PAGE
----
The court granted defendant's motion to dismiss plaintiff's inequitable conduct claims that were based on a failure to disclose prior parent patent lawsuits. "[Plaintiff's complaint] alleges that '[t]he district court [in the [parent] litigation] construed terms in the [parent] Patent that are also present in the [patents-in-suit].' [Plaintiff's] Third Amended Complaint includes no explanation, however, of which terms in the [parent] Patent the court construed, or of how the court’s construction of those terms relates to the PTO’s decision to issue the [patents-in-suit]. That omission is fatal in light of [Exergen Corp. v. Wal-Mart Stores, Inc., 575 F.3d 1312 (Fed. Cir. 2009)]'s requirement that the pleadings 'explain both ‘why’ the withheld information is material and . . . ‘how’ an examiner would have used this information in assessing the patentability of the claims.’”

CoStar Realty Information, Inc. v. CIVIX-DDI, LLC, 1-12-cv-04968 (ILND May 15, 2013, Order) (Holderman, J.).

Tuesday, May 21, 2013

Prosecution Bar does not Extend to Inter Partes Review Except as to Amendment of Claims

The court granted in part plaintiff's motion to allow two of its litigation attorneys to participate in the inter partes review of the patents-in-suit. "[Plaintiff] asserts that the inter partes proceeding will not implicate competitive decisionmaking . . . and asserting there is only a 'minor opportunity to amend' the claims. . . . The inter partes proceeding affords opportunities to amend the claims that are more flexible than implied by [plaintiff]. [Plaintiff] has not established that [the two attorneys] will not be involved in competitive decisionmaking. . . . However, the purpose of this particular AIA reform was to 'convert[ ] inter partes reexamination from an examinational to an adjudicative proceeding.'. . . Depriving [plaintiff] of the specialized representation of [the attorneys] in the inter partes review would force them to rely on counsel in that process who lack litigation skills. While [plaintiff] has not shown that counsels' participation would not potentially implicate competitive decisionmaking, [defendant's] concern regarding inadvertent use of confidential information is insufficient to overcome the potential harm to [plaintiff]." Prolitec, Inc. v. ScentAir Technologies, Inc., 2-12-cv-00483 (WIED May 17, 2013, Order) (Randa, J.).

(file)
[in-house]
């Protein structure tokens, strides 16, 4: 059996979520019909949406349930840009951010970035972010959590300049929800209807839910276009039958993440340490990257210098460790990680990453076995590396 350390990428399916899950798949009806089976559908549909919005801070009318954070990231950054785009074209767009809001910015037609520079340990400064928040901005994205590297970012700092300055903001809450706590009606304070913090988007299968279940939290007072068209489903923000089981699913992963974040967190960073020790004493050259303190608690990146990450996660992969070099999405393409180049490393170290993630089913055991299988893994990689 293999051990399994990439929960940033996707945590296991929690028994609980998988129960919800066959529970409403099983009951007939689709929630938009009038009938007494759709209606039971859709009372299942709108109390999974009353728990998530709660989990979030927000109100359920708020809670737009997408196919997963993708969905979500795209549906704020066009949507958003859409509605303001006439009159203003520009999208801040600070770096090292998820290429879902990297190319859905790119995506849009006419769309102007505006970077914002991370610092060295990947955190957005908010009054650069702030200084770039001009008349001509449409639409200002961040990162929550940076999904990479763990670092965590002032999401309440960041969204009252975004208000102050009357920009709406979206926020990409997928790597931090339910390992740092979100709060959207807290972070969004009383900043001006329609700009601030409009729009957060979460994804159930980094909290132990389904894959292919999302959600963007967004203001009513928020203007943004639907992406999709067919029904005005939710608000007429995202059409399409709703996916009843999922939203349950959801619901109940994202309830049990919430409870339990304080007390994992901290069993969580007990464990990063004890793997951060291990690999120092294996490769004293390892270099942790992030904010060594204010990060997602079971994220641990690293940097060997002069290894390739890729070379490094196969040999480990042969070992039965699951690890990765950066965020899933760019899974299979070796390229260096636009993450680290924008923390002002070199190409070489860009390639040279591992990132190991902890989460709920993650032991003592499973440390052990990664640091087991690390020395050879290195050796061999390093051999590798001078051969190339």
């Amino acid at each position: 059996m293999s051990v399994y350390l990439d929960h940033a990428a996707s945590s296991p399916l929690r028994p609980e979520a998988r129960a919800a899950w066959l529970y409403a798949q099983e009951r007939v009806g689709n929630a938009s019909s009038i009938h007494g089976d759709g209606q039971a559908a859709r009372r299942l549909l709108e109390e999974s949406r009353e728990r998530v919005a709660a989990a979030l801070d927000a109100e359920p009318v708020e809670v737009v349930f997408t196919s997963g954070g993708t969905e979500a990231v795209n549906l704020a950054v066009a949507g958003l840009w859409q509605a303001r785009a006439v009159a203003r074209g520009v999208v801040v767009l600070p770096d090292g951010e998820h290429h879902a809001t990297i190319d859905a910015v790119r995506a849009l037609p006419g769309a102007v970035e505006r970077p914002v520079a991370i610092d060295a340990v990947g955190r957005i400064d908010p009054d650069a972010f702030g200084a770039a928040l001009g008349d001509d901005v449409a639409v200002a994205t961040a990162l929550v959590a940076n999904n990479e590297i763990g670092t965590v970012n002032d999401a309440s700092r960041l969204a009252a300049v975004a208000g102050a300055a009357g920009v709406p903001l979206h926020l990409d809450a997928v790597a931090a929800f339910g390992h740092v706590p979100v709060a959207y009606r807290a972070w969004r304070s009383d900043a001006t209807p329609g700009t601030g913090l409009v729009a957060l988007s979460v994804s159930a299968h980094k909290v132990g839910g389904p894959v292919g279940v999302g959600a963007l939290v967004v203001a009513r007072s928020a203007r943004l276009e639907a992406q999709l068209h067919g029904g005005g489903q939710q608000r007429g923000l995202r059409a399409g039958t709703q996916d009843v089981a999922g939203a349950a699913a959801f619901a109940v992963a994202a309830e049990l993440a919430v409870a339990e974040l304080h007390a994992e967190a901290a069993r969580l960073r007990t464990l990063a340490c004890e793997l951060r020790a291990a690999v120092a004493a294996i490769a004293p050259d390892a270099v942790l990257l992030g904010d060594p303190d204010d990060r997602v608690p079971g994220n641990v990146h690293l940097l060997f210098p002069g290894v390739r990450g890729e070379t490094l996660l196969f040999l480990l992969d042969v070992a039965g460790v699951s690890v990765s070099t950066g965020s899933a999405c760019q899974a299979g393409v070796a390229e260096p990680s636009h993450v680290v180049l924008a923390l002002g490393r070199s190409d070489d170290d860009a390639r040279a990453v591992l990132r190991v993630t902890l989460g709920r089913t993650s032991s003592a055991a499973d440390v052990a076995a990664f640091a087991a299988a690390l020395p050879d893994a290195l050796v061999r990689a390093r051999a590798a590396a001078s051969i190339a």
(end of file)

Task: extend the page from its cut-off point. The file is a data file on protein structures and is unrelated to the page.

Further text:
Monday, May 20, 2013

Damages Calculation Based on Profits from Sales Made with Accused Gift Cards not Improper

The court denied defendant's motion to exclude the testimony of plaintiff's damages expert as to profits attributable to sales of accused gift cards. "According to [defendant], [plaintiff's damages expert] attributes all profits from purchases made with [the accused gift cards] to the cards themselves, without accounting for profits from sales that would have accrued even without the [accused gift] card, and [the expert] attributed all profits from sales involving gift cards to [defendant's] gift card program generally rather than allocating profits from the purported inventive feature of the asserted patent claims. . . . [Plaintiff] asserts [its expert] . . . isolates the incremental profit based upon a comparison of systems with and without the patented feature. . . . The Court has reviewed [the expert's] opinion and his asserted bases for it and concludes he utilizes the proper methodology set forth in Georgia-Pacific Corp. v. U.S. Plywood Corp., 318F.Supp. 1116 (S.D. N.Y. 1970). [Plaintiff's expert] relies on the evidence relating to [defendant] and includes an analysis of the incremental profits [defendant] receives from the infringing gift card systems compared to the non-infringing alternatives."

Alexsam, Inc. v. Best Buy Stores, L.P., et. al., 2-13-cv-00002 (TXED May 15, 2013, Order) (Craven, M.J.).

Friday, May 17, 2013

Inadvertent Production of Counsel’s Analysis Acknowledging Weakness of Infringement Claim did not Justify § 1927 Sanctions